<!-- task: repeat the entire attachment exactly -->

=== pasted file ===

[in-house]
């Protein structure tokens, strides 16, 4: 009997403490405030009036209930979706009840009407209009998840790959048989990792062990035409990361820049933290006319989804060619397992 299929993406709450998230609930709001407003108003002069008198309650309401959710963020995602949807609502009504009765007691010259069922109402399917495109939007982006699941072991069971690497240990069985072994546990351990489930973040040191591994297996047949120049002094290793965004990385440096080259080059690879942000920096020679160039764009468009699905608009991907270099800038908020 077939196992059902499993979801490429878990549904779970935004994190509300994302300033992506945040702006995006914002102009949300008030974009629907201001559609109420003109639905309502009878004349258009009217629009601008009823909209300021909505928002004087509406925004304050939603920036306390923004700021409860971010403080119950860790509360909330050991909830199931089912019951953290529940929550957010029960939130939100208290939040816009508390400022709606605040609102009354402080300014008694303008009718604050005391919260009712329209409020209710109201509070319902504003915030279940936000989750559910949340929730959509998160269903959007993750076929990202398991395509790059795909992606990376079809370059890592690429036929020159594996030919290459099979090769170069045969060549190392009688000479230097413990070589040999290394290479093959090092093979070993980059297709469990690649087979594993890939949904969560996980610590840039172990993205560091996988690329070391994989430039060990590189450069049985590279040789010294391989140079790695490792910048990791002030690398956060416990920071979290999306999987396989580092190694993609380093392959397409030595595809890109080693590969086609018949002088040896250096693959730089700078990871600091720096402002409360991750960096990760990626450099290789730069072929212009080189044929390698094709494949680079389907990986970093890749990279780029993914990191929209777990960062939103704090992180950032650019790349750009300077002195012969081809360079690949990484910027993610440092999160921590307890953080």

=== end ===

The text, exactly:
[in-house]
């Protein structure tokens, strides 16, 4: 009997403490405030009036209930979706009840009407209009998840790959048989990792062990035409990361820049933290006319989804060619397992 299929993406709450998230609930709001407003108003002069008198309650309401959710963020995602949807609502009504009765007691010259069922109402399917495109939007982006699941072991069971690497240990069985072994546990351990489930973040040191591994297996047949120049002094290793965004990385440096080259080059690879942000920096020679160039764009468009699905608009991907270099800038908020 077939196992059902499993979801490429878990549904779970935004994190509300994302300033992506945040702006995006914002102009949300008030974009629907201001559609109420003109639905309502009878004349258009009217629009601008009823909209300021909505928002004087509406925004304050939603920036306390923004700021409860971010403080119950860790509360909330050991909830199931089912019951953290529940929550957010029960939130939100208290939040816009508390400022709606605040609102009354402080300014008694303008009718604050005391919260009712329209409020209710109201509070319902504003915030279940936000989750559910949340929730959509998160269903959007993750076929990202398991395509790059795909992606990376079809370059890592690429036929020159594996030919290459099979090769170069045969060549190392009688000479230097413990070589040999290394290479093959090092093979070993980059297709469990690649087979594993890939949904969560996980610590840039172990993205560091996988690329070391994989430039060990590189450069049985590279040789010294391989140079790695490792910048990791002030690398956060416990920071979290999306999987396989580092190694993609380093392959397409030595595809890109080693590969086609018949002088040896250096693959730089700078990871600091720096402002409360991750960096990760990626450099290789730069072929212009080189044929390698094709494949680079389907990986970093890749990279780029993914990191929209777990960062939103704090992180950032650019790349750009300077002195012969081809360079690949990484910027993610440092999160921590307890953080």